Key Insights into the Anatomy of the Eye

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  • Topic: Eye, Retina, Orbit
  • Pages : 8 (3206 words )
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  • Published : March 18, 2012
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Before discussing conditions affecting the eye, we need to review some basic eye anatomy. Anatomy can be painful for some (personally, I hated anatomy in medical school) so I’m going to keep this simple. Let us start from the outside and work our way toward the back of the eye.Eyelids The eyelids protect and help lubricate the eyes. The eyelid skin itself is very thin, containing no subcutaneous fat, and is supported by a tarsal plate. This tarsal plate is a fibrous layer that gives the lids shape, strength, and a place for muscles to attach.Underneath and within the tarsal plate lie meibomian glands. These glands secrete oil into the tear film that keeps the tears from evaporating too quickly. Meibomian glands may become inflamed and swell into a granulomatous chalazion that needs to be excised. Don’t confuse a chalazion with a stye. A stye is a pimple-like infection of a sebaceous gland or eyelash follicle, similar to a pimple, and is superficial to the tarsal plate. Styes are painful, while chalazions are not.Eyelid Movement

Two muscles are responsible for eyelid movement. The orbicularis oculi closes the eyelids and is innervated by cranial nerve 7. Patients with a facial nerve paralyses, such as after Bell’s Palsy, can’t close their eye and the eye may need to be patched (or sutured closed) to protect the cornea. The levator palpebrae opens the eye and is innervated by CN3. Oculomotor nerve palsy is the major cause of ptosis (drooping of the eye). In fact, a common surgical treatment for ptosis involves shortening the levator tendon to open up the eye. CN 3 opens the eye like a pillar

CN 7 closes like a fish-hookConjunctiva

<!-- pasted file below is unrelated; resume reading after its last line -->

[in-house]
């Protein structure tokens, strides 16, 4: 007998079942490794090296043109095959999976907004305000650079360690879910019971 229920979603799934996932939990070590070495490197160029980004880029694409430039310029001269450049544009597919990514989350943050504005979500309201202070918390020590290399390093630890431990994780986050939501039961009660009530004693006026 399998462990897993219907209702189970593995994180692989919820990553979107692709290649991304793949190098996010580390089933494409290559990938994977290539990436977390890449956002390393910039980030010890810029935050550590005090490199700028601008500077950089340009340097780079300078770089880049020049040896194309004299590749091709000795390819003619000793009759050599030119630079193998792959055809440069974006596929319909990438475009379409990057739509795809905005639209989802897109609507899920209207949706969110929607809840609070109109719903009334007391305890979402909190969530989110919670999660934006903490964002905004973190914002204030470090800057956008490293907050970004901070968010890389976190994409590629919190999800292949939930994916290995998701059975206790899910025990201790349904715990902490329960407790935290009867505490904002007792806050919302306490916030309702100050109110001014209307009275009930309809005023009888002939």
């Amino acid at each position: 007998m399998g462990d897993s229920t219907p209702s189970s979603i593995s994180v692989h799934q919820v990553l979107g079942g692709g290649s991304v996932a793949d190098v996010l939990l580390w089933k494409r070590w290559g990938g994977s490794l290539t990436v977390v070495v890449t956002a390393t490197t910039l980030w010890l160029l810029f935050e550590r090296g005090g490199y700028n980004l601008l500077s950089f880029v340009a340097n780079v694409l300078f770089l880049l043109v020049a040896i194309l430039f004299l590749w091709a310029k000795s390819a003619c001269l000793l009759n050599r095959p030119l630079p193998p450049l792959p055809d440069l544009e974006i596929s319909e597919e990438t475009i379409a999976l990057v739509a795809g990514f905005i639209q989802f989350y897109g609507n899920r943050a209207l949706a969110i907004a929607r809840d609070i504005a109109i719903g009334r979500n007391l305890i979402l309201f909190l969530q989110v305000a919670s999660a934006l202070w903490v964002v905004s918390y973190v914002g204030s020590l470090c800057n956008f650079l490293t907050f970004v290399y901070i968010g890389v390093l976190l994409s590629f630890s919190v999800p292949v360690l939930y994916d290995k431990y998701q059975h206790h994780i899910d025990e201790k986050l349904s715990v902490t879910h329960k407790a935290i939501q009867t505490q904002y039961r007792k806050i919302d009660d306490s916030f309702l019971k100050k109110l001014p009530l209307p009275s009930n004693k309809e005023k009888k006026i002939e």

The conjunctiva is a mucus membrane that covers the front of the eyeball. When you examine the “white part” of a patient’s eyes, you’re actually looking through the semi-transparent conjunctiva to the white sclera of the eyeball underneath. The conjunctiva starts at the edge of the cornea (this location is called the limbus). It then flows back behind the eye, loops forward, and forms the inside surface of the eyelids. The continuity of this conjunctiva is important, as it keeps objects like eyelashes and your contact lens from sliding back behind your eyeball. The conjunctiva is also lax enough to allow your eyes to freely move. When people get conjunctivitis, or “pink eye,” this is the tissue layer affected.There is a thickened fold of conjunctiva called the semilunar fold that is located at the medial canthus - it is a homolog of the nictitating membrane seen on sharks.Tear Production and Drainage The majority of tears are produced by accessory tear glands located within the eyelid and conjunctiva. The lacrimal gland itself is really only responsible for reflexive tearing. Tears flow down the front of the eye and drain out small pores, called lacrimal punctum, which arise on the medial lids. These puncta are small, but can be seen with the naked eye. After entering the puncta, tears flow down the lacrimal tubing and eventually drain into the nose at the inferior turbinate. This explains why you get a runny nose when you cry. In 2-5% of newborns, the drainage valve within the nose isn’t patent at birth, leading to excessive tearing. Fortunately, this often resolves on it’s own, but sometimes we need to force open the pathway with a metal probe.Lid Lacerations Most lacerations through the eyelid can be easily reaproximated and repaired. However, if a laceration occurs in the nasal quadrant of the lid you have to worry about compromising the canalicular tear-drainage pathway. Canalicular lacerations require cannulation with a silicone tube to maintain patency until the tissue has healed.Warning: Drug absorption through the nasal mucosa can be profound as this is a direct route to the circulatory system and entirely skips liver...
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